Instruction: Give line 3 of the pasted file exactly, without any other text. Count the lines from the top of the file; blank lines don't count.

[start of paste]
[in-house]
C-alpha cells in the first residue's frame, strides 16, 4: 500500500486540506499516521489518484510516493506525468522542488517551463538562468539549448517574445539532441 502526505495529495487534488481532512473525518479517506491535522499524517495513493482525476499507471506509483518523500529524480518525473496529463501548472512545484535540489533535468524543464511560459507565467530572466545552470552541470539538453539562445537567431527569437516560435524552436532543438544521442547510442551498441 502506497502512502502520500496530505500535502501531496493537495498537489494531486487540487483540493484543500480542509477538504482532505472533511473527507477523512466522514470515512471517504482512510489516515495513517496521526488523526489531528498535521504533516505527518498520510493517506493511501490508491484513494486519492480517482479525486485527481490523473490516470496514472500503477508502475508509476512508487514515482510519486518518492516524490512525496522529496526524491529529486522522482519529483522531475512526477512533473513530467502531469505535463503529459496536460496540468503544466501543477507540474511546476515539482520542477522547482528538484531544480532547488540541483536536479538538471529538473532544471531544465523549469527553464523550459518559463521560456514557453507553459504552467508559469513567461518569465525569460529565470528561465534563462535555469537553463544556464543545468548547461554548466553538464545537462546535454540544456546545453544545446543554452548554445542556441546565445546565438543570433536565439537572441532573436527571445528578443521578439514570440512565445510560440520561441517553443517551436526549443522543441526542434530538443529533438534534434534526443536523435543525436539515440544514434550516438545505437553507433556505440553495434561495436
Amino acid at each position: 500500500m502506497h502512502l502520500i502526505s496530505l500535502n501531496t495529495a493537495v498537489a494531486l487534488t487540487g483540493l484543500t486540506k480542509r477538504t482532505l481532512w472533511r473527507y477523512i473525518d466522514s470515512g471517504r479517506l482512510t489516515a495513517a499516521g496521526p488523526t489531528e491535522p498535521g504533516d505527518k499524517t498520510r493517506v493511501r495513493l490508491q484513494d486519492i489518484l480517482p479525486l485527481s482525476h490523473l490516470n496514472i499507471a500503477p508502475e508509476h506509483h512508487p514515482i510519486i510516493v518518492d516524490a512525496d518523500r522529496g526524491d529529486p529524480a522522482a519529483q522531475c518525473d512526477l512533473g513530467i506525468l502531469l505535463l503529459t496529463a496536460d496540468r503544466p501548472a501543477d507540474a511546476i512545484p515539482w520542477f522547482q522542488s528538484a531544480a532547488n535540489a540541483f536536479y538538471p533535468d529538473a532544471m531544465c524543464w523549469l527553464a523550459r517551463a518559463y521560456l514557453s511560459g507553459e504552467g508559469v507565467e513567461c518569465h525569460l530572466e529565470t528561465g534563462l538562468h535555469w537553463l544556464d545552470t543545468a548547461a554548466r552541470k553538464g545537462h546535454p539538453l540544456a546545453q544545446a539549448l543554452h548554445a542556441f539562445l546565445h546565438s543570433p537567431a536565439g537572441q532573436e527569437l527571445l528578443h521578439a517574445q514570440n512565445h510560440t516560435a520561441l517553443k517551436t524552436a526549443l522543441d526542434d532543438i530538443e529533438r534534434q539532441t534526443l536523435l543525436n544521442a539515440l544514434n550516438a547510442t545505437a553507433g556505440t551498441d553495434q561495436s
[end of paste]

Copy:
Amino acid at each position: 500500500m502506497h502512502l502520500i502526505s496530505l500535502n501531496t495529495a493537495v498537489a494531486l487534488t487540487g483540493l484543500t486540506k480542509r477538504t482532505l481532512w472533511r473527507y477523512i473525518d466522514s470515512g471517504r479517506l482512510t489516515a495513517a499516521g496521526p488523526t489531528e491535522p498535521g504533516d505527518k499524517t498520510r493517506v493511501r495513493l490508491q484513494d486519492i489518484l480517482p479525486l485527481s482525476h490523473l490516470n496514472i499507471a500503477p508502475e508509476h506509483h512508487p514515482i510519486i510516493v518518492d516524490a512525496d518523500r522529496g526524491d529529486p529524480a522522482a519529483q522531475c518525473d512526477l512533473g513530467i506525468l502531469l505535463l503529459t496529463a496536460d496540468r503544466p501548472a501543477d507540474a511546476i512545484p515539482w520542477f522547482q522542488s528538484a531544480a532547488n535540489a540541483f536536479y538538471p533535468d529538473a532544471m531544465c524543464w523549469l527553464a523550459r517551463a518559463y521560456l514557453s511560459g507553459e504552467g508559469v507565467e513567461c518569465h525569460l530572466e529565470t528561465g534563462l538562468h535555469w537553463l544556464d545552470t543545468a548547461a554548466r552541470k553538464g545537462h546535454p539538453l540544456a546545453q544545446a539549448l543554452h548554445a542556441f539562445l546565445h546565438s543570433p537567431a536565439g537572441q532573436e527569437l527571445l528578443h521578439a517574445q514570440n512565445h510560440t516560435a520561441l517553443k517551436t524552436a526549443l522543441d526542434d532543438i530538443e529533438r534534434q539532441t534526443l536523435l543525436n544521442a539515440l544514434n550516438a547510442t545505437a553507433g556505440t551498441d553495434q561495436s